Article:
streets

Another preventable tragedy and ACTIONS you can take to help

From Cambridge Bike Safety:

Last Friday we lost a member of our community. Meng Jin was killed while biking on the Craigie Bridge near the Museum of Science. He was a grad student at Boston University studying economics and had just arrived in Cambridge two months ago to start school. We cannot imagine the pain and grief his family is now going through. Our hearts go out to them.

MassDOT and DCR were told a long time ago that this bridge badly needs bicycle infrastructure, something which is obvious to anyone who tries to commute across it. They promised to work on it after the Longfellow bridge project completed earlier this year, but it never happened. Meng is dead because MassDOT and DCR prioritized six lanes of motor vehicle traffic over safe bike infrastructure.

While we can’t bring him back, we can tell our governments that this isunacceptable and that these deaths are preventable. While the Craigie Bridge is under DCR jurisdiction, Cambridge has control over most of the roads leading up to the Craigie Bridge and a responsibility to keep people safe on them. Furthermore, the O’Brien Highway is identified as requiring protected bicycle lanes in the Cambridge Bike Plan, and Cambridge must work to build out its plan for 20 miles of protected bike lanes—including proactively engaging with state agencies—to prevent future injuries and deaths.

ACTIONS

1. Attend the World Day of Remembrance this Sunday, Nov 18 at 2pm at the Massachusetts State House, and Ghost Bike Ceremony at 12:30pm near Museum of Science.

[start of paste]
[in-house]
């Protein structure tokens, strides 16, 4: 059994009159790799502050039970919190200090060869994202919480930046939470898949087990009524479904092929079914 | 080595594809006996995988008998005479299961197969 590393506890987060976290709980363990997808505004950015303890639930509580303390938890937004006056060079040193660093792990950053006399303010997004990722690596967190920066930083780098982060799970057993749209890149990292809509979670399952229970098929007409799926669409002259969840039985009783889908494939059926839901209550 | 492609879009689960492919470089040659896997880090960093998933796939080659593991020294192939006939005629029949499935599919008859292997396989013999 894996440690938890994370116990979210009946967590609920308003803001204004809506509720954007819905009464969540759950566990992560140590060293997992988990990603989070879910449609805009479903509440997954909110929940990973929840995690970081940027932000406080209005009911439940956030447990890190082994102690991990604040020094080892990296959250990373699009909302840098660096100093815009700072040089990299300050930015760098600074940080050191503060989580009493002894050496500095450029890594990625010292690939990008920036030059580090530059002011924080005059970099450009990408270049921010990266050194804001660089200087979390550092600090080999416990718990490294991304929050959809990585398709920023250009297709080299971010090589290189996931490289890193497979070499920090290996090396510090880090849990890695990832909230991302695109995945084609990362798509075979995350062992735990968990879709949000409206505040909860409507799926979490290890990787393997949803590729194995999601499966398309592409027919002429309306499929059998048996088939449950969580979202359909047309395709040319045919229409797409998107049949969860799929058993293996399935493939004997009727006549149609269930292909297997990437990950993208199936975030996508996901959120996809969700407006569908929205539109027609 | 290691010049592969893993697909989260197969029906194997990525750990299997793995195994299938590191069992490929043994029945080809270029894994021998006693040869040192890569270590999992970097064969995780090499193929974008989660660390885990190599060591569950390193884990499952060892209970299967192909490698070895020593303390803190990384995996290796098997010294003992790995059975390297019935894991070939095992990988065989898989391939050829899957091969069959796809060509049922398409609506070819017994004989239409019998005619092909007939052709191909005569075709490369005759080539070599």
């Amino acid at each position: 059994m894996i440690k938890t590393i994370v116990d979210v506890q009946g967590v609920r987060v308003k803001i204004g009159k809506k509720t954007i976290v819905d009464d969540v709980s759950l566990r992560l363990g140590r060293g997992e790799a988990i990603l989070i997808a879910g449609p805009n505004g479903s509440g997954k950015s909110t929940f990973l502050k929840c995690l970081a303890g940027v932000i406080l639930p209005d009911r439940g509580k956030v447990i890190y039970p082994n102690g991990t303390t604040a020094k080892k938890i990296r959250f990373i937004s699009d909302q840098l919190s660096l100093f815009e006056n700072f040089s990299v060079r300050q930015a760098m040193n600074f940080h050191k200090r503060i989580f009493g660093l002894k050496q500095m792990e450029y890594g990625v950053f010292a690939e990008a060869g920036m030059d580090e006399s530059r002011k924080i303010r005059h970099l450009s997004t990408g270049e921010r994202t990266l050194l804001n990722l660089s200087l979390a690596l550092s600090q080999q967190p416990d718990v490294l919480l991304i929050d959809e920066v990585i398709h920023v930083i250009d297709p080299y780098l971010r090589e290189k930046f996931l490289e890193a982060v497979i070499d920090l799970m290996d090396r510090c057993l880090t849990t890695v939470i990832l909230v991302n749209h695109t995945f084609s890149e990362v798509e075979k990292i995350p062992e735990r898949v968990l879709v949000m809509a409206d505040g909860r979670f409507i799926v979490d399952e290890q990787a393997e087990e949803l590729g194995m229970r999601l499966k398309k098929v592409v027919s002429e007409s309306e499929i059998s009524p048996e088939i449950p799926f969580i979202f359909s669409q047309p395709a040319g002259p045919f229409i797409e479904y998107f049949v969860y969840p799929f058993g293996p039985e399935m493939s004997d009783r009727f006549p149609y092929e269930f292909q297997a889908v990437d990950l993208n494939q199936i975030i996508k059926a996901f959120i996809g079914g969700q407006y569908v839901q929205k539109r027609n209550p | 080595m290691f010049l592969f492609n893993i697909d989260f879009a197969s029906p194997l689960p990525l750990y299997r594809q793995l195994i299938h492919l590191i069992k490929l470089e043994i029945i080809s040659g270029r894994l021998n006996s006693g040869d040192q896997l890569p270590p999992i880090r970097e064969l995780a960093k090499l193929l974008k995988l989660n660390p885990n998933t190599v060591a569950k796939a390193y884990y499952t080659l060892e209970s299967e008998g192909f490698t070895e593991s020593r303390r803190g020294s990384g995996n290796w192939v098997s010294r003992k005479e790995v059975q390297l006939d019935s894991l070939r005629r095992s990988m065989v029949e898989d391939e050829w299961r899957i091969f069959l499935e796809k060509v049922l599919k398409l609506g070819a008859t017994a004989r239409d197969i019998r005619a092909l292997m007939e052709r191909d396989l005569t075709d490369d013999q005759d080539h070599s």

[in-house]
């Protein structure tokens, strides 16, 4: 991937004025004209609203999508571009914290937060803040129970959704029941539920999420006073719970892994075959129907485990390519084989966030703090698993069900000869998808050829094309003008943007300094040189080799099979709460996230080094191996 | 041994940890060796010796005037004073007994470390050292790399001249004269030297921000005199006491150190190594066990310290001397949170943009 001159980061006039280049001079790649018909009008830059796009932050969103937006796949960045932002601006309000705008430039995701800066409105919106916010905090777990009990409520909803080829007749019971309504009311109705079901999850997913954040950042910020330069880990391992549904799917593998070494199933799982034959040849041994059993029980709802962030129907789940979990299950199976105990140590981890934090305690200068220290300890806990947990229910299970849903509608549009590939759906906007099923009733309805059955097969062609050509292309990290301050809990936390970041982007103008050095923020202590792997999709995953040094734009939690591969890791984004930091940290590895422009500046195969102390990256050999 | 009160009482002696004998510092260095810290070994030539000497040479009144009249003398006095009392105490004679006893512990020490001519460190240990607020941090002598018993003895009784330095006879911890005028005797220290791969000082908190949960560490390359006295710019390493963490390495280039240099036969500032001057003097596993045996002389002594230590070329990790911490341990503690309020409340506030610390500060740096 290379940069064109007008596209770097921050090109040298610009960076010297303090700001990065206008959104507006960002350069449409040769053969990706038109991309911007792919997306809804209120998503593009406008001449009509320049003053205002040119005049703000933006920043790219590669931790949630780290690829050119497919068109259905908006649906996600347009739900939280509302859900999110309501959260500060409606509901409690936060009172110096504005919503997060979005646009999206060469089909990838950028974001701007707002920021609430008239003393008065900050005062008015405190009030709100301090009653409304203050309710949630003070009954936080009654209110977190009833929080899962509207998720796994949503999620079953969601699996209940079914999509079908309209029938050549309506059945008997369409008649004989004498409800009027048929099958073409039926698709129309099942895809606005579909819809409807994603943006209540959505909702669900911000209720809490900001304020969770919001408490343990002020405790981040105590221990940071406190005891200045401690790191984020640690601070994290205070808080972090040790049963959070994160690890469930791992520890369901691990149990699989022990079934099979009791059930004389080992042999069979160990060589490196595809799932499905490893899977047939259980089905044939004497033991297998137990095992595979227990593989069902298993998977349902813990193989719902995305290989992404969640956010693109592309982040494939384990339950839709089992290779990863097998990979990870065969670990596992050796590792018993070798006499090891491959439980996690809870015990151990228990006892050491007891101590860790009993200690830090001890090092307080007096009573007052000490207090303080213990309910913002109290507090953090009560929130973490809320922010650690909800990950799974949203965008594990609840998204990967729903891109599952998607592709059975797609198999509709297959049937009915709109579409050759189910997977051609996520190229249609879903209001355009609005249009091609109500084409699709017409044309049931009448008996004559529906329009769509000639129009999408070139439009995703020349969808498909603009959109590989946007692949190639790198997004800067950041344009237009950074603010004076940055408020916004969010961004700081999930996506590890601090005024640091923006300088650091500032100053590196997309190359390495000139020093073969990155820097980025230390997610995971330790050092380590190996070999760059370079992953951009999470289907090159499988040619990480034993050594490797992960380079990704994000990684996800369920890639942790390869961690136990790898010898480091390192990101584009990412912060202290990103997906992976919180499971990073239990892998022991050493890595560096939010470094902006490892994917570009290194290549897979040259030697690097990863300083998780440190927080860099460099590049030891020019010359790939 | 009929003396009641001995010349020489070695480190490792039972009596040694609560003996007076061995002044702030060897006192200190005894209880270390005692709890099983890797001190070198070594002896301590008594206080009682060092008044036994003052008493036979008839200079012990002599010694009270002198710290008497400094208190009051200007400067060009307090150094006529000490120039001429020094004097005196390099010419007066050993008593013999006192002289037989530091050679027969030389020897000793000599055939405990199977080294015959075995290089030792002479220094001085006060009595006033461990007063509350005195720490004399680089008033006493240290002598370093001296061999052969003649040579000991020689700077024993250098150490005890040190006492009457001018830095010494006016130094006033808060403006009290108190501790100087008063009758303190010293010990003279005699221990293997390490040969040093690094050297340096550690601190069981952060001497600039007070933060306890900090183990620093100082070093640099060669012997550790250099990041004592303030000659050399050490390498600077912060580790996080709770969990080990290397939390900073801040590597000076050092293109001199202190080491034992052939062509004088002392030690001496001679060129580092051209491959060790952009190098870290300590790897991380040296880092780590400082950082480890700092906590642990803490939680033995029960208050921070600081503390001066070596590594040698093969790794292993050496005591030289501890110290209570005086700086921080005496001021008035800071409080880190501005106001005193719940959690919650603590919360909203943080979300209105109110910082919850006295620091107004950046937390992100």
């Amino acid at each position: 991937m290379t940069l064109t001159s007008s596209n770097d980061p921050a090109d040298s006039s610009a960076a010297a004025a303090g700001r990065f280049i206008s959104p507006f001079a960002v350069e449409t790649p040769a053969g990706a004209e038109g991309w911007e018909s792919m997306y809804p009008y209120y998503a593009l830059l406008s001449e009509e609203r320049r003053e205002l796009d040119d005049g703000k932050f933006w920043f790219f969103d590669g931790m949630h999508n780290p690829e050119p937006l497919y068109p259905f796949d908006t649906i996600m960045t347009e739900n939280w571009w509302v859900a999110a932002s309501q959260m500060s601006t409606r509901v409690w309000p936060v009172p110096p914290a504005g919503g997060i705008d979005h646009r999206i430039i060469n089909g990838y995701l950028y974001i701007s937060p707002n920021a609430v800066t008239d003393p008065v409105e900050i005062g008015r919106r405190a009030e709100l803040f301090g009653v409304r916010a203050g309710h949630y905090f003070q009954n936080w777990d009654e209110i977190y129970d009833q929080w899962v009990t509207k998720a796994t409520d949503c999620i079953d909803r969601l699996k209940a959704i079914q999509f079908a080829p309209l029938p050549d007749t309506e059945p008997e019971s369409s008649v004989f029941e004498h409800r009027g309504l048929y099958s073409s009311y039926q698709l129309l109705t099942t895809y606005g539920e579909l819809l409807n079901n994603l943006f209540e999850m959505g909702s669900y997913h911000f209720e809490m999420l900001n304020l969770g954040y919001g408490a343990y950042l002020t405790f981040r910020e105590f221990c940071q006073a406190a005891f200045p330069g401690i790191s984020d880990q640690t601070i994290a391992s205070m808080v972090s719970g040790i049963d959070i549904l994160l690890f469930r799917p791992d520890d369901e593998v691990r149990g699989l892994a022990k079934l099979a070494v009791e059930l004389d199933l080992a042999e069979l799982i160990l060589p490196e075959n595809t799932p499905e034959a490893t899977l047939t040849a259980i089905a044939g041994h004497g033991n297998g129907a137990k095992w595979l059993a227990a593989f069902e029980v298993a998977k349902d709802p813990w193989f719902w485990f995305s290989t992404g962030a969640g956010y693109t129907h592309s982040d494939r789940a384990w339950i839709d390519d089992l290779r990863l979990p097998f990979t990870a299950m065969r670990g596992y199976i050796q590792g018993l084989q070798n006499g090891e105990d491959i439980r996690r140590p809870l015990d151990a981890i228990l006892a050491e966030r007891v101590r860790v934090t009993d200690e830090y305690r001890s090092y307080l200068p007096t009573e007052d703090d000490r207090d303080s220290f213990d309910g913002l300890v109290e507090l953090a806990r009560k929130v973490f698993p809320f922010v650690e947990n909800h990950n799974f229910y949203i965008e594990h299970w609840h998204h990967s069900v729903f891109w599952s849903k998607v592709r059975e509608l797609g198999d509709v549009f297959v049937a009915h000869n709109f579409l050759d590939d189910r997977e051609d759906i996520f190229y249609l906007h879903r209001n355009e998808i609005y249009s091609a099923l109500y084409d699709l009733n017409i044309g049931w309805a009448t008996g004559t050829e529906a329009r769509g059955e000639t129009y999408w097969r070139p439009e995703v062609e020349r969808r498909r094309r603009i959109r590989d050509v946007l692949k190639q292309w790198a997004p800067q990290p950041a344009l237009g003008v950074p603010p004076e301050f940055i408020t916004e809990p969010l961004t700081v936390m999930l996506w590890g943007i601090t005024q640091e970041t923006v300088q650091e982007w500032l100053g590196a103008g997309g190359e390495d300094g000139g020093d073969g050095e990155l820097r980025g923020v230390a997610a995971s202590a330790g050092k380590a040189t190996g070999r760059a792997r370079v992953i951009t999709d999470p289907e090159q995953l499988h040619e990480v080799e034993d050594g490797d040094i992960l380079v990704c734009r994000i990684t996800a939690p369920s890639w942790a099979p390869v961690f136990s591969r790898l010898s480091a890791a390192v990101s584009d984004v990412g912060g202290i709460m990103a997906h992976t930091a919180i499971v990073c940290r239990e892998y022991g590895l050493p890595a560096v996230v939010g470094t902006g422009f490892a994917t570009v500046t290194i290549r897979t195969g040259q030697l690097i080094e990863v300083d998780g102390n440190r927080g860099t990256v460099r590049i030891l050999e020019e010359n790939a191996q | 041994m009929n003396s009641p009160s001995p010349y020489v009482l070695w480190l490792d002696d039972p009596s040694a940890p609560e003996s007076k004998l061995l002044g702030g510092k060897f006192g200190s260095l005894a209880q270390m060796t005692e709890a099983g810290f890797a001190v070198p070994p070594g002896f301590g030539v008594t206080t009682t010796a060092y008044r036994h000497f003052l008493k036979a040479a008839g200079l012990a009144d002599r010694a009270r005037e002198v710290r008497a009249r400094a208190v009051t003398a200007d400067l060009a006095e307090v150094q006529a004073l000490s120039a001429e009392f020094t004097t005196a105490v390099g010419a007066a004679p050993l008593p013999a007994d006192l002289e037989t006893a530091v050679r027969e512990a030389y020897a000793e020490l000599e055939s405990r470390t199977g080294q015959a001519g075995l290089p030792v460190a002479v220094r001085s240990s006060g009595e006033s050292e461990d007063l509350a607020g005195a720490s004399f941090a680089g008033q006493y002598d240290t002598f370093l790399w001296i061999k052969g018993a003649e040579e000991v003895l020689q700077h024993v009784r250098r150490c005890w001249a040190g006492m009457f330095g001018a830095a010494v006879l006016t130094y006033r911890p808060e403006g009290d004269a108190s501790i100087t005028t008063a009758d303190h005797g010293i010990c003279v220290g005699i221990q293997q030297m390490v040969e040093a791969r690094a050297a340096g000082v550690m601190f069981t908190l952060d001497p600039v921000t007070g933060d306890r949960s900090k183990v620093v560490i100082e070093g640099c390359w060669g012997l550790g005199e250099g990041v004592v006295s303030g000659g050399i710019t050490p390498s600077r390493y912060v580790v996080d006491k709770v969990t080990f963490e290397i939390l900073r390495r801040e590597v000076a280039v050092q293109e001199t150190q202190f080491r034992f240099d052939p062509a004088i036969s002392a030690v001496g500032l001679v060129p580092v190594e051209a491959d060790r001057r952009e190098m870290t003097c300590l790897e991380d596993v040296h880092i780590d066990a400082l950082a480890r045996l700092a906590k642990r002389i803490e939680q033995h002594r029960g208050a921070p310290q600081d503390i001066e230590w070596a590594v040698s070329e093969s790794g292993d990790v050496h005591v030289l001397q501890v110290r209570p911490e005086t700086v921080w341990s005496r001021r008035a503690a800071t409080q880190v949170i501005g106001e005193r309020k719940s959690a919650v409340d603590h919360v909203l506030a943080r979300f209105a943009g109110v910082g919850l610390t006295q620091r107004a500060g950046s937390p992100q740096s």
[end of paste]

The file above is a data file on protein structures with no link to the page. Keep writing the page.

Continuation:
We will gather to mourn the people who have died on our roads this year and to tell our elected officials that protected bike lanes save lives. We will not accept any more heartless trade-offs in our streets.

Please tell everyone you know about this, including your elected officials, both local and state. We need a huge turnout to show our elected officials that many people care deeply about this, and that their decisions affect the lives of many people. Please attend this event if at all possible.

Earlier that day there is a ghost bike ceremony in memory of Meng Jin. Meet us at 12:30pm at the intersection of Charles River Dam Road and Museum way, near the Museum of Science where Meng Jin was killed. After the ceremony we will ride to the World Day of Remembrance event at the State House.

2. Email Cambridge officials council@cambridgema.gov,ldepasquale@cambridgema.gov and cc clerk@cambridgema.gov andinfo@cambridgebikesafety.org and tell them:

  • We want them to stand with us at the World Day of Remembrance so that they can hear the stories of people who are closest to the pain and learn from them.
  • We want them to support rapidly building out the city’s own plan for 20 miles of protected bike lanes because protected bike lanes save lives.

3. Email your state representatives (find them here) and tell them:

  • We want them to stand with us at the World Day of Remembrance. Their support is crucial for making changes happen at the state level.
  • If the State House acts quickly there is a chance they can pass the piece of the bike omnibus bill which requires state and state-contracted trucks to have safety side-guards and convex mirrors. Tell your state representative that they should help pass this bill to keep us safe around trucks. (Only the State House can help here; the State Senate has already passed this bill.)

Every death leaves our community hurting and scared. We will work together to make sure our streets show compassion instead of violence.

Take Action! Support Safe Streets Legislation

From livable streets:

Next Wednesday, February 7th is the deadline for legislative committees to act on bills, and An Act to Reduce Traffic Fatalities remains in front of the Joint Committee on Transportation.

Will you help us make Massachusetts streets safer for all? The Committee needs to hear from you!